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Fam Pract Manag. 2023;30(1):29


Physicians and patients sharing in health care decisions is an integral part of primary care, but doing so in a comprehensive, repeatable way can be difficult. Every decision is different, every patient has different values and preferences, and it's not always easy to determine if a patient clearly grasps the risks and benefits of a given decision.

The Agency for Healthcare Research and Quality (AHRQ) has developed a five-step process, the SHARE approach, for facilitating shared decision making between clinicians and patients. The steps are as follows:

  • Seek your patient's participation: “Now that we have identified the problem, it's time for us to think about what to do next. I would like your input.”

  • Help your patient explore and compare treatment options: “Here are some choices we can consider. Let me tell you what the research says about the benefits and risks.”

  • Assess your patient's values and preferences: “As you think about your options, what's important to you? What risks worry you most?”

  • Reach a decision with your patient: “Would you like some more time to think about the treatment choices, or are you ready to decide?”

  • Evaluate your patient's decision: “If you don't feel things are improving, please schedule a follow-up visit so we can plan a different approach.”


Since 2012, the Choosing Wisely campaign ( has helped clinicians and patients choose services that are high-value and avoid those that may be unnecessary or harmful. This same principle should be extended to administrative practices, such as EHR documentation and risk-management requirements. With the health care workforce increasingly stretched thin and stressed out, it's important to identify which administrative tasks are low-value and could be changed or eliminated. This process — dubbed “Getting Rid of Stupid Stuff” — involves three steps:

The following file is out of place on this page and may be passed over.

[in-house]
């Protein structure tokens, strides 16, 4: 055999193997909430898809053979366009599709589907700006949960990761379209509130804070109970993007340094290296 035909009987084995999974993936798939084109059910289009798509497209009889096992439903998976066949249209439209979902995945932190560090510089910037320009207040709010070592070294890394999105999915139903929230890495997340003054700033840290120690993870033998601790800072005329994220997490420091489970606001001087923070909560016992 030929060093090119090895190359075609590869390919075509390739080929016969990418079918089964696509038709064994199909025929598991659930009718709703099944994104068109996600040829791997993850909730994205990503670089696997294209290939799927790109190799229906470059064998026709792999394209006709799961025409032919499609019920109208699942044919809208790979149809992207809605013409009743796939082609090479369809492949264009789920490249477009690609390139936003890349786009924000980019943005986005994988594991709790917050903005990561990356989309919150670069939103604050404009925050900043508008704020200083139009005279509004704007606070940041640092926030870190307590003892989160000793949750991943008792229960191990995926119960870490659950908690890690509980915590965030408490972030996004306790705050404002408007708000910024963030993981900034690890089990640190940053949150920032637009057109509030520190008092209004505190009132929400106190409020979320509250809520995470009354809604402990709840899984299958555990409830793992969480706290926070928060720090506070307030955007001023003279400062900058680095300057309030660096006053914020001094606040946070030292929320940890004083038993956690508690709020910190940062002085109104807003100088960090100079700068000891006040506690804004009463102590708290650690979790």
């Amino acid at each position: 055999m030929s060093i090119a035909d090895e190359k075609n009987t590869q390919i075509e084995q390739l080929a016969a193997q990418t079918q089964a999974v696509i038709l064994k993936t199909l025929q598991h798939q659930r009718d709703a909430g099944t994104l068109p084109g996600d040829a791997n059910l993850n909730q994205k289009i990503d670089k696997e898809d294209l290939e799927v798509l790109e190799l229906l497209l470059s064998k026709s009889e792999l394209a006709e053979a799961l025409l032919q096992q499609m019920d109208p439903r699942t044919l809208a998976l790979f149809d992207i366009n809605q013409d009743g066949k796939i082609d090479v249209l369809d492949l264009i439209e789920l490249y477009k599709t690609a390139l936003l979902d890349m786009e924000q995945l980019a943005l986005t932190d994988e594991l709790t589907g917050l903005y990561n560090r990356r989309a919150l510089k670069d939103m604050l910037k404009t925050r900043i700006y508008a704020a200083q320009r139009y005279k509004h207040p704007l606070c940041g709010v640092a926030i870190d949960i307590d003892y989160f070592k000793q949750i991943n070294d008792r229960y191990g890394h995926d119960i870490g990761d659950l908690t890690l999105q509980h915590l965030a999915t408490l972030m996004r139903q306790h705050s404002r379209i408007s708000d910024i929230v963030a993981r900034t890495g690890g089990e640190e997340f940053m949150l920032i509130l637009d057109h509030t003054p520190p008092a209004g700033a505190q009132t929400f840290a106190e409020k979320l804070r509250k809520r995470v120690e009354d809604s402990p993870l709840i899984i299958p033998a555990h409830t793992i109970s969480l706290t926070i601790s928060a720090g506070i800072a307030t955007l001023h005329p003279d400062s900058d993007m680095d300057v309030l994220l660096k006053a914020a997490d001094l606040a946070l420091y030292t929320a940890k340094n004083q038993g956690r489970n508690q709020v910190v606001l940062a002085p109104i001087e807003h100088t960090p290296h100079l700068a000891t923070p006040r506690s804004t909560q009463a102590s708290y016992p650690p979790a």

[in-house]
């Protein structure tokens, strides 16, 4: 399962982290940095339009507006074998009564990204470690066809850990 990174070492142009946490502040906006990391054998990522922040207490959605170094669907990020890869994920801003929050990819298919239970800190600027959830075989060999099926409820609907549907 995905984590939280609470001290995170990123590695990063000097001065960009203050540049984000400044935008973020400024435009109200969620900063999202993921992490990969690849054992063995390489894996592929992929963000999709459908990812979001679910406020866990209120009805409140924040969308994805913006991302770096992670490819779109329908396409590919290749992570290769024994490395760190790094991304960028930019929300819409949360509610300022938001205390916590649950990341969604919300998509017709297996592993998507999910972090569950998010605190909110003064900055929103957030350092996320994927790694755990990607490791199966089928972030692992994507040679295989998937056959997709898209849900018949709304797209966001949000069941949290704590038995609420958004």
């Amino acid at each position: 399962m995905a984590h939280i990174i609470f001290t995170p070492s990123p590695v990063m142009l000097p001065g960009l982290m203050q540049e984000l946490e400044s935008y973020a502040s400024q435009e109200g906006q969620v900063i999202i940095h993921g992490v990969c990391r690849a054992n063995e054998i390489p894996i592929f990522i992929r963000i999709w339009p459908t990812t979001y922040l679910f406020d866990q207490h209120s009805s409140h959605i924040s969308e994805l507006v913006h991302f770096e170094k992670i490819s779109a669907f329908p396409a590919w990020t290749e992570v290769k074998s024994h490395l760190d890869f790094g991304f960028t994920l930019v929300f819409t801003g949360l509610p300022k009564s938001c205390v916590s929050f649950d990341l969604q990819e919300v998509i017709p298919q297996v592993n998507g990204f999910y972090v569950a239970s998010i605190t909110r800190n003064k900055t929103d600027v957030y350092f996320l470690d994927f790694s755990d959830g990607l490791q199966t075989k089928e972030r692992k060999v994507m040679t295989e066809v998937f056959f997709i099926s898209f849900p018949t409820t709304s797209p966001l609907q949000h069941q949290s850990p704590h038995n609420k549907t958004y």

• “Crowdsource” ideas for administrative reform by taking nominations from physicians and staff for tasks that are unnecessarily burdensome, don't improve clinical quality, don't address outcomes patients care about, or are duplicative or wasteful.

  • Determine which items can be changed or abandoned without violating external regulations (versus which would require regulatory reform), and take action to relieve burden.

  • Join with other stakeholders to lobby payers or regulators to change burdensome external mandates (e.g., accreditation, performance monitoring, or insurance regulations).

By identifying low-value administrative tasks that are causing burnout, and then eliminating or changing them, organizations can save physicians and staff significant time and stress.


engine oil

When discussing the workup for iron-deficiency anemia in a male or non-menstruating female, I often tell patients that simply replacing iron is not enough. We must also look for the cause of low iron.

I have an analogy that usually helps drive home this point: Imagine your car's oil (iron) is low for some unknown reason. Replacing the oil will help temporarily, but you must find the source of the oil leak within the engine if you want the car to continue running well.

In this case, that means examining gastrointestinal organs to exclude possible sources of the leak (bleeds) that could be causing anemia. I find patients are more willing to undergo the workup once they understand the rationale.


Practice Pearls presents readers' advice on practice operations and patient care, along with tips drawn from the literature. Submit a pearl (250 words or less) to FPM at

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